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The Motivation of Technological Scenarios in Augmented Reality (AR): Results of Different Experiments

Julio Cabero-Almenara
1,† and
Rosabel Roig-Vila
Facultad de Ciencias de la Educación, Universidad de Sevilla, C/ Pirotecnia, S/N, 41013 Sevilla, Spain
Facultad de Educación, Universidad de Alicante, Campus Sant Vicent del Raspeig, 03080 Alicante, Spain
Author to whom correspondence should be addressed.
These authors contributed equally to this work.
Appl. Sci. 2019, 9(14), 2907;
Submission received: 19 June 2019 / Revised: 12 July 2019 / Accepted: 17 July 2019 / Published: 19 July 2019
(This article belongs to the Special Issue Augmented Reality: Current Trends, Challenges and Prospects)


Augmented Reality (AR) is an emergent technology that is acquiring more and more relevance in teaching every day. Together with mobile technology, this combination arises as one of the most effective binomials to support significant and ubiquitous learning. Nevertheless, this binomial can only prove valid if the student is motivated to use it during the learning process. An attempt was made through the implementation of Keller’s Instructional Material Motivational Survey model o determine the degree of motivation of Pedagogy, Medicine and Art students from the University of Seville for using AR-enriched notes available by means of mobile devices in the classroom. Three applications designed for the subjects of Educational Technology, Anatomy and Art served to assess it positively in terms of the motivation raised by the participation in the experiment, as well as regarding academic performance improvement. It can additionally be stated that our main finding was a link between students’ motivation to use the enriched notes and the performance obtained in the subject in which they use them. Evidence was also found that the utilization of Augmented Reality benefits the learning process.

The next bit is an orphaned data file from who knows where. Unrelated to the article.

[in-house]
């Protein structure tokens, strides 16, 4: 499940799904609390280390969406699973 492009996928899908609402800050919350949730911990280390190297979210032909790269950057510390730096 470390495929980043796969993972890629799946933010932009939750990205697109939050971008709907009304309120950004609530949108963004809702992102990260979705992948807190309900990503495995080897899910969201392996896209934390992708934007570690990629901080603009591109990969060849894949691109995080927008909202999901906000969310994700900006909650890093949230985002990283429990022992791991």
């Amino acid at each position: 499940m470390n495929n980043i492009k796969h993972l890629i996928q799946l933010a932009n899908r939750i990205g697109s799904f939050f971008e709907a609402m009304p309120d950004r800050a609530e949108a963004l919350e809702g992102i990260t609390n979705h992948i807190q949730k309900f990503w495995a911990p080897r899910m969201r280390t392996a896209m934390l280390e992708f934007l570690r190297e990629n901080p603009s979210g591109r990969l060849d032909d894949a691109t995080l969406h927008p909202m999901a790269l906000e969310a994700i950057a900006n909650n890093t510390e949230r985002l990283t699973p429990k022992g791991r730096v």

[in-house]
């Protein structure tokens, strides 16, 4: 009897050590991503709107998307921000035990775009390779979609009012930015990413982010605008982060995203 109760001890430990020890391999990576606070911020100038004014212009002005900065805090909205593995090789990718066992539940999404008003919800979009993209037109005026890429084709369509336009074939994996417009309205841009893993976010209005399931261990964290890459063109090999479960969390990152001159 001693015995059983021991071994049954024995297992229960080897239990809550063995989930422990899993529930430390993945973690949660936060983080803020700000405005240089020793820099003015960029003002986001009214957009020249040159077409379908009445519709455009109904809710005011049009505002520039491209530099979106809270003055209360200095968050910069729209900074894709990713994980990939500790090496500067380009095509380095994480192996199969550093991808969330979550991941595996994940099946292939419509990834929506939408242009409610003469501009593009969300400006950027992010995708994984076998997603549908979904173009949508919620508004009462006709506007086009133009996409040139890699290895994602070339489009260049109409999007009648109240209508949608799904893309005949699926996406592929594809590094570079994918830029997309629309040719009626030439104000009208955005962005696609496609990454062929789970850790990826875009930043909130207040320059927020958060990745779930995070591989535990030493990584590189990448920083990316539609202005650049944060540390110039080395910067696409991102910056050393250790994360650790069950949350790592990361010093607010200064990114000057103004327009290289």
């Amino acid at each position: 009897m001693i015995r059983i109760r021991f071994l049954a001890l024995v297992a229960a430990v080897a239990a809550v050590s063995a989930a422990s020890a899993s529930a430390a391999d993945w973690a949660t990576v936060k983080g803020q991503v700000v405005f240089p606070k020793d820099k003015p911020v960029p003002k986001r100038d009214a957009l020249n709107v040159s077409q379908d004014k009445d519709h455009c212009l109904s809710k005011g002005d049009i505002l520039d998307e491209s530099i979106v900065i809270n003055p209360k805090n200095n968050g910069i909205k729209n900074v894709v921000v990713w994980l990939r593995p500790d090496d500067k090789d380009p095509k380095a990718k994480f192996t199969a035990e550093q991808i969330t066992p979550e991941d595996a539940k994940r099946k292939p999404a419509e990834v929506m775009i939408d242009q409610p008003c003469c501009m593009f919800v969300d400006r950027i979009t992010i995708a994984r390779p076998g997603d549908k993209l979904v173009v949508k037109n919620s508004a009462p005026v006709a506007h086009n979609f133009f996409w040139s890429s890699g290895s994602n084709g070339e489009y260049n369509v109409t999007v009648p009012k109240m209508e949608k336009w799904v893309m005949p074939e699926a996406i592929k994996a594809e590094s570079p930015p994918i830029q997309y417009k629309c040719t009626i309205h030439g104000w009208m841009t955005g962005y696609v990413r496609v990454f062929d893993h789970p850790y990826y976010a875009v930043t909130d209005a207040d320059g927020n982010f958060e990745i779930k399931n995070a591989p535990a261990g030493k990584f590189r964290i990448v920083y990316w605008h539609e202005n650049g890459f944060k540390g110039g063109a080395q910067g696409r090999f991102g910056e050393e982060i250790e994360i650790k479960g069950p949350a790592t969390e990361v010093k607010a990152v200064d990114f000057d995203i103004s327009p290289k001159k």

1. Introduction

Augmented Reality (AR) is becoming an emergent technology with great potential in various and largely different fields of application, such as geography, with regard to watershed control [1], medicine, cultural heritage [2] or industry [3]. It is likewise being used in the educational context [4,5,6,7,8,9], amongst other reasons because AR permits easy access to information—most often through mobile devices. It must be remembered that these devices are highly present in the life of university students all over Latin America [10,11].